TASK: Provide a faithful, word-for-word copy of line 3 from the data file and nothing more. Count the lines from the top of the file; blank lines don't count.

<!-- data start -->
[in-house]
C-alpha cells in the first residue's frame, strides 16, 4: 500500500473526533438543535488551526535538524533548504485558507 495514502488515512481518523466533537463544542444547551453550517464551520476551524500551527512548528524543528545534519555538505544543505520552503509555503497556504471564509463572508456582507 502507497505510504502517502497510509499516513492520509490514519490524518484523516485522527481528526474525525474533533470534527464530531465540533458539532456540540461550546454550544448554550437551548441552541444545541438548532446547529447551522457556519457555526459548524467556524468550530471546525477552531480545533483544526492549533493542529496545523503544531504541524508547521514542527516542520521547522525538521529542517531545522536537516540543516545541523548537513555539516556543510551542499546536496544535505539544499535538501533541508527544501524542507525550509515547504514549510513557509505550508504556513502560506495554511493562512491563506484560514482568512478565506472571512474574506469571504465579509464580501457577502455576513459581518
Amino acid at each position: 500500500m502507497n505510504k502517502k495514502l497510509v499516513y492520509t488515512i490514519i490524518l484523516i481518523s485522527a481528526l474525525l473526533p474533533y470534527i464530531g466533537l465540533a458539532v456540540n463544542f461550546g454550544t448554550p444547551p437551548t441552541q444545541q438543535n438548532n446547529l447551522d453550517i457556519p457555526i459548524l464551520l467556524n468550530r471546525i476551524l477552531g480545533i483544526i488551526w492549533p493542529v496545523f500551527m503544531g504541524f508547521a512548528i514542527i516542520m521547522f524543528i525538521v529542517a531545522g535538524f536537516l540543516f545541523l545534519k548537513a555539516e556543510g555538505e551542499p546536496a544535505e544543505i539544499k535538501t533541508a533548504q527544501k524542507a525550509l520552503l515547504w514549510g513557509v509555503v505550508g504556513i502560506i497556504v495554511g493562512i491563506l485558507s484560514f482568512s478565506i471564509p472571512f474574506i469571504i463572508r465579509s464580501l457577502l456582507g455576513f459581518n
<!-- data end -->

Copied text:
Amino acid at each position: 500500500m502507497n505510504k502517502k495514502l497510509v499516513y492520509t488515512i490514519i490524518l484523516i481518523s485522527a481528526l474525525l473526533p474533533y470534527i464530531g466533537l465540533a458539532v456540540n463544542f461550546g454550544t448554550p444547551p437551548t441552541q444545541q438543535n438548532n446547529l447551522d453550517i457556519p457555526i459548524l464551520l467556524n468550530r471546525i476551524l477552531g480545533i483544526i488551526w492549533p493542529v496545523f500551527m503544531g504541524f508547521a512548528i514542527i516542520m521547522f524543528i525538521v529542517a531545522g535538524f536537516l540543516f545541523l545534519k548537513a555539516e556543510g555538505e551542499p546536496a544535505e544543505i539544499k535538501t533541508a533548504q527544501k524542507a525550509l520552503l515547504w514549510g513557509v509555503v505550508g504556513i502560506i497556504v495554511g493562512i491563506l485558507s484560514f482568512s478565506i471564509p472571512f474574506i469571504i463572508r465579509s464580501l457577502l456582507g455576513f459581518n